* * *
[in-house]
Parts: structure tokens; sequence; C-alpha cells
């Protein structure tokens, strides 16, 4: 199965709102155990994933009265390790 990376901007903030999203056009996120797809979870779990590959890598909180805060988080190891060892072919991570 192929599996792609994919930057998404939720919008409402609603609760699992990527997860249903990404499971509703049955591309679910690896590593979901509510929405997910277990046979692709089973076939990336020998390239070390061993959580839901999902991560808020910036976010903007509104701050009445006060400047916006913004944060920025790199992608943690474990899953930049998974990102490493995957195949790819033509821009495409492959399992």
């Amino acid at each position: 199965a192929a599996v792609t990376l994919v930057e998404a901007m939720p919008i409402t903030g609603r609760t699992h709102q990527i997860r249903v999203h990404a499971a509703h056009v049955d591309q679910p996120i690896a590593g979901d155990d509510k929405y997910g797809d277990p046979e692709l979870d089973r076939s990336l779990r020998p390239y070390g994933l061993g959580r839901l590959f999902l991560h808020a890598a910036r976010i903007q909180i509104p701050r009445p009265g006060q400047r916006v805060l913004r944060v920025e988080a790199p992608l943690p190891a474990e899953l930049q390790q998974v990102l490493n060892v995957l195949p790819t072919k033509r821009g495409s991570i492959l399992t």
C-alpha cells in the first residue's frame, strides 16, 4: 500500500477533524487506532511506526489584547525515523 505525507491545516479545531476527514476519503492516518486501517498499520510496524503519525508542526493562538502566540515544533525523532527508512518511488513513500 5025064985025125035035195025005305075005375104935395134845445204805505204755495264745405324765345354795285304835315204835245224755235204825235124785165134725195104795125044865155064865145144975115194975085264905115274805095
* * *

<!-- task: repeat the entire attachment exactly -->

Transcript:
[in-house]
Parts: structure tokens; sequence; C-alpha cells
């Protein structure tokens, strides 16, 4: 199965709102155990994933009265390790 990376901007903030999203056009996120797809979870779990590959890598909180805060988080190891060892072919991570 192929599996792609994919930057998404939720919008409402609603609760699992990527997860249903990404499971509703049955591309679910690896590593979901509510929405997910277990046979692709089973076939990336020998390239070390061993959580839901999902991560808020910036976010903007509104701050009445006060400047916006913004944060920025790199992608943690474990899953930049998974990102490493995957195949790819033509821009495409492959399992």
């Amino acid at each position: 199965a192929a599996v792609t990376l994919v930057e998404a901007m939720p919008i409402t903030g609603r609760t699992h709102q990527i997860r249903v999203h990404a499971a509703h056009v049955d591309q679910p996120i690896a590593g979901d155990d509510k929405y997910g797809d277990p046979e692709l979870d089973r076939s990336l779990r020998p390239y070390g994933l061993g959580r839901l590959f999902l991560h808020a890598a910036r976010i903007q909180i509104p701050r009445p009265g006060q400047r916006v805060l913004r944060v920025e988080a790199p992608l943690p190891a474990e899953l930049q390790q998974v990102l490493n060892v995957l195949p790819t072919k033509r821009g495409s991570i492959l399992t």
C-alpha cells in the first residue's frame, strides 16, 4: 500500500477533524487506532511506526489584547525515523 505525507491545516479545531476527514476519503492516518486501517498499520510496524503519525508542526493562538502566540515544533525523532527508512518511488513513500 5025064985025125035035195025005305075005375104935395134845445204805505204755495264745405324765345354795285304835315204835245224755235204825235124785165134725195104795125044865155064865145144975115194975085264905115274805095